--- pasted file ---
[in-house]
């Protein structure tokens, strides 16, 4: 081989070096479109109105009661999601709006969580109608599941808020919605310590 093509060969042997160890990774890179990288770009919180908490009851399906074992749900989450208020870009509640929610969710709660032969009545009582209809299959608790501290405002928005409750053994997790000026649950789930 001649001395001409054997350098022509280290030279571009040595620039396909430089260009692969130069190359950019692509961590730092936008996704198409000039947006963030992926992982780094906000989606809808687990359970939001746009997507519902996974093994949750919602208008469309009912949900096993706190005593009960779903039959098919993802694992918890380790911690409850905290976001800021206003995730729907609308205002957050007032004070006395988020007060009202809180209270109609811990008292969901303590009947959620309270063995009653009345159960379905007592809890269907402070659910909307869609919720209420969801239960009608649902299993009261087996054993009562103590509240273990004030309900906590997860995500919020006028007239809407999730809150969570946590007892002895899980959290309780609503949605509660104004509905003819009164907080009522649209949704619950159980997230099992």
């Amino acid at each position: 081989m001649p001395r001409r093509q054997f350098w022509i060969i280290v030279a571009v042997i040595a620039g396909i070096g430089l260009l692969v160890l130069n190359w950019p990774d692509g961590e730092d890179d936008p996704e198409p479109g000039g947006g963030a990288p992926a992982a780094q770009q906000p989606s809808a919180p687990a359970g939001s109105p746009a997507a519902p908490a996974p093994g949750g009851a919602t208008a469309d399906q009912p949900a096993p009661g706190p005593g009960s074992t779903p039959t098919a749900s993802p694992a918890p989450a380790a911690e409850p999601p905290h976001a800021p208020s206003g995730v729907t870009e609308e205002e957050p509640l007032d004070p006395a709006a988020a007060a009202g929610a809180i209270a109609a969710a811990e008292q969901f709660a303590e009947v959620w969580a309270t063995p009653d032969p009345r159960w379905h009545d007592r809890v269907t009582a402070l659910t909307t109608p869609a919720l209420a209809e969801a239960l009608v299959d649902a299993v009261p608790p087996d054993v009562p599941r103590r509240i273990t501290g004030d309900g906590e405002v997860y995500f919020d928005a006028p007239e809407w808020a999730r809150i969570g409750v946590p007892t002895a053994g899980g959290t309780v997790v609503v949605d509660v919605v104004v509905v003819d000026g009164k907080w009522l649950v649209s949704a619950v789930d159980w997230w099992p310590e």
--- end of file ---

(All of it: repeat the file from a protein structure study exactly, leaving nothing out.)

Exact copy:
[in-house]
């Protein structure tokens, strides 16, 4: 081989070096479109109105009661999601709006969580109608599941808020919605310590 093509060969042997160890990774890179990288770009919180908490009851399906074992749900989450208020870009509640929610969710709660032969009545009582209809299959608790501290405002928005409750053994997790000026649950789930 001649001395001409054997350098022509280290030279571009040595620039396909430089260009692969130069190359950019692509961590730092936008996704198409000039947006963030992926992982780094906000989606809808687990359970939001746009997507519902996974093994949750919602208008469309009912949900096993706190005593009960779903039959098919993802694992918890380790911690409850905290976001800021206003995730729907609308205002957050007032004070006395988020007060009202809180209270109609811990008292969901303590009947959620309270063995009653009345159960379905007592809890269907402070659910909307869609919720209420969801239960009608649902299993009261087996054993009562103590509240273990004030309900906590997860995500919020006028007239809407999730809150969570946590007892002895899980959290309780609503949605509660104004509905003819009164907080009522649209949704619950159980997230099992």
């Amino acid at each position: 081989m001649p001395r001409r093509q054997f350098w022509i060969i280290v030279a571009v042997i040595a620039g396909i070096g430089l260009l692969v160890l130069n190359w950019p990774d692509g961590e730092d890179d936008p996704e198409p479109g000039g947006g963030a990288p992926a992982a780094q770009q906000p989606s809808a919180p687990a359970g939001s109105p746009a997507a519902p908490a996974p093994g949750g009851a919602t208008a469309d399906q009912p949900a096993p009661g706190p005593g009960s074992t779903p039959t098919a749900s993802p694992a918890p989450a380790a911690e409850p999601p905290h976001a800021p208020s206003g995730v729907t870009e609308e205002e957050p509640l007032d004070p006395a709006a988020a007060a009202g929610a809180i209270a109609a969710a811990e008292q969901f709660a303590e009947v959620w969580a309270t063995p009653d032969p009345r159960w379905h009545d007592r809890v269907t009582a402070l659910t909307t109608p869609a919720l209420a209809e969801a239960l009608v299959d649902a299993v009261p608790p087996d054993v009562p599941r103590r509240i273990t501290g004030d309900g906590e405002v997860y995500f919020d928005a006028p007239e809407w808020a999730r809150i969570g409750v946590p007892t002895a053994g899980g959290t309780v997790v609503v949605d509660v919605v104004v509905v003819d000026g009164k907080w009522l649950v649209s949704a619950v789930d159980w997230w099992p310590e």